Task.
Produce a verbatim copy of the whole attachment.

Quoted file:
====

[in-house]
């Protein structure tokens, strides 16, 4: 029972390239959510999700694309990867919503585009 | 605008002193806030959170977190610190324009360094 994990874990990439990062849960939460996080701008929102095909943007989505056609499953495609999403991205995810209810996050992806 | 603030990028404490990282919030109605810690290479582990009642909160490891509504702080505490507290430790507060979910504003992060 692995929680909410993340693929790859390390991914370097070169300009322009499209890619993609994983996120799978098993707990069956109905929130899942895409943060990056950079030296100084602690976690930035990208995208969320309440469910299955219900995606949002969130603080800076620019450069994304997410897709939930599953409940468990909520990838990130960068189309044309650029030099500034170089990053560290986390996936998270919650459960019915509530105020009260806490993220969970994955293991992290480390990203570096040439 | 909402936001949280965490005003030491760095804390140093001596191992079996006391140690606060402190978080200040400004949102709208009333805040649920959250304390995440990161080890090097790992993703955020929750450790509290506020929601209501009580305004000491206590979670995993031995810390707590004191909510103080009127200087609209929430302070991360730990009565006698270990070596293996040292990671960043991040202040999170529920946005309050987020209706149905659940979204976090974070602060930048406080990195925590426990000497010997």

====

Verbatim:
[in-house]
């Protein structure tokens, strides 16, 4: 029972390239959510999700694309990867919503585009 | 605008002193806030959170977190610190324009360094 994990874990990439990062849960939460996080701008929102095909943007989505056609499953495609999403991205995810209810996050992806 | 603030990028404490990282919030109605810690290479582990009642909160490891509504702080505490507290430790507060979910504003992060 692995929680909410993340693929790859390390991914370097070169300009322009499209890619993609994983996120799978098993707990069956109905929130899942895409943060990056950079030296100084602690976690930035990208995208969320309440469910299955219900995606949002969130603080800076620019450069994304997410897709939930599953409940468990909520990838990130960068189309044309650029030099500034170089990053560290986390996936998270919650459960019915509530105020009260806490993220969970994955293991992290480390990203570096040439 | 909402936001949280965490005003030491760095804390140093001596191992079996006391140690606060402190978080200040400004949102709208009333805040649920959250304390995440990161080890090097790992993703955020929750450790509290506020929601209501009580305004000491206590979670995993031995810390707590004191909510103080009127200087609209929430302070991360730990009565006698270990070596293996040292990671960043991040202040999170529920946005309050987020209706149905659940979204976090974070602060930048406080990195925590426990000497010997």